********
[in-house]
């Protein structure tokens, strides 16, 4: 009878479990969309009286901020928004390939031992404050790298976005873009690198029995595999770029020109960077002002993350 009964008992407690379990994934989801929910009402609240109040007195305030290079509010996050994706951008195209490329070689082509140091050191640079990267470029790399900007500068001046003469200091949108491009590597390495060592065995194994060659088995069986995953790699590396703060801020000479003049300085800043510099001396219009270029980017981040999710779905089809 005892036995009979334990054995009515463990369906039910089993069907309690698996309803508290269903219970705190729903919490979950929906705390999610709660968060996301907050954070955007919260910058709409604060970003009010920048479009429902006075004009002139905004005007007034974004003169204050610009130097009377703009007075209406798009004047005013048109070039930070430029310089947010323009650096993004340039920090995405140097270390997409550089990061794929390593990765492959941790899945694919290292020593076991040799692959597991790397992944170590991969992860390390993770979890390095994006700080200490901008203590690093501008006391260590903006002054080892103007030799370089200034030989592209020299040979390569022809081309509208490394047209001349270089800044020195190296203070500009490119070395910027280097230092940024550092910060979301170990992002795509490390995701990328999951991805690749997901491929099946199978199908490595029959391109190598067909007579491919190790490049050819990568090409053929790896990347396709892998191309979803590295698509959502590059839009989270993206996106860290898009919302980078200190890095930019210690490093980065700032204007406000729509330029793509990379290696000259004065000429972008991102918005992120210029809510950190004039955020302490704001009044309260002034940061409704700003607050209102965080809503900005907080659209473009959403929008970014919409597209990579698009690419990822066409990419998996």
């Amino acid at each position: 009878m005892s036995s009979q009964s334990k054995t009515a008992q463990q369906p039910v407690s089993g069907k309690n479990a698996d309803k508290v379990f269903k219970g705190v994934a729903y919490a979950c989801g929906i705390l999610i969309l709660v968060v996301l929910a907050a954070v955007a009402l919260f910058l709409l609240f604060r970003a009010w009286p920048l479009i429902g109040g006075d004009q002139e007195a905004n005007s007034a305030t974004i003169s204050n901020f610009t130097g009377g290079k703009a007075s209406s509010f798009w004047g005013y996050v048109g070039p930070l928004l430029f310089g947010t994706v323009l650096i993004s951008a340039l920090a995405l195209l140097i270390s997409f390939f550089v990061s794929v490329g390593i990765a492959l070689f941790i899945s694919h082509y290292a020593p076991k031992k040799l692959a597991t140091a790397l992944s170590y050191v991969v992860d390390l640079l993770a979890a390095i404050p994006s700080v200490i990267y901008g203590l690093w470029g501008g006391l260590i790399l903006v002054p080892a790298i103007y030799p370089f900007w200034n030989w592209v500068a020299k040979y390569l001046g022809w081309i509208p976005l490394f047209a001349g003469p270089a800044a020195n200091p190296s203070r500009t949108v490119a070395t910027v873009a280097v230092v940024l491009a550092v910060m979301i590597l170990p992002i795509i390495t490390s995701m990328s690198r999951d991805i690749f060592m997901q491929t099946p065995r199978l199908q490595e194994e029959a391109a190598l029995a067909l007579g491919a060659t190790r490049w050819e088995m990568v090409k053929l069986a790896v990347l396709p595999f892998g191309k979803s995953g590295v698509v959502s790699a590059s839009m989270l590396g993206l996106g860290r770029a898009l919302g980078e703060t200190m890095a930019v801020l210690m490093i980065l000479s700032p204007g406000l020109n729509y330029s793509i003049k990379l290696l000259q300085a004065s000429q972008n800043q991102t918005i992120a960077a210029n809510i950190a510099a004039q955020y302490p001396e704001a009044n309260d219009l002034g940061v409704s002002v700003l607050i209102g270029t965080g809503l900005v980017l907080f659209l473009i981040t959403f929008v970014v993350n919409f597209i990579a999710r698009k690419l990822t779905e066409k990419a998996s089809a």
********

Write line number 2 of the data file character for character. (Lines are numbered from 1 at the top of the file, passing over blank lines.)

């Protein structure tokens, strides 16, 4: 009878479990969309009286901020928004390939031992404050790298976005873009690198029995595999770029020109960077002002993350 009964008992407690379990994934989801929910009402609240109040007195305030290079509010996050994706951008195209490329070689082509140091050191640079990267470029790399900007500068001046003469200091949108491009590597390495060592065995194994060659088995069986995953790699590396703060801020000479003049300085800043510099001396219009270029980017981040999710779905089809 005892036995009979334990054995009515463990369906039910089993069907309690698996309803508290269903219970705190729903919490979950929906705390999610709660968060996301907050954070955007919260910058709409604060970003009010920048479009429902006075004009002139905004005007007034974004003169204050610009130097009377703009007075209406798009004047005013048109070039930070430029310089947010323009650096993004340039920090995405140097270390997409550089990061794929390593990765492959941790899945694919290292020593076991040799692959597991790397992944170590991969992860390390993770979890390095994006700080200490901008203590690093501008006391260590903006002054080892103007030799370089200034030989592209020299040979390569022809081309509208490394047209001349270089800044020195190296203070500009490119070395910027280097230092940024550092910060979301170990992002795509490390995701990328999951991805690749997901491929099946199978199908490595029959391109190598067909007579491919190790490049050819990568090409053929790896990347396709892998191309979803590295698509959502590059839009989270993206996106860290898009919302980078200190890095930019210690490093980065700032204007406000729509330029793509990379290696000259004065000429972008991102918005992120210029809510950190004039955020302490704001009044309260002034940061409704700003607050209102965080809503900005907080659209473009959403929008970014919409597209990579698009690419990822066409990419998996």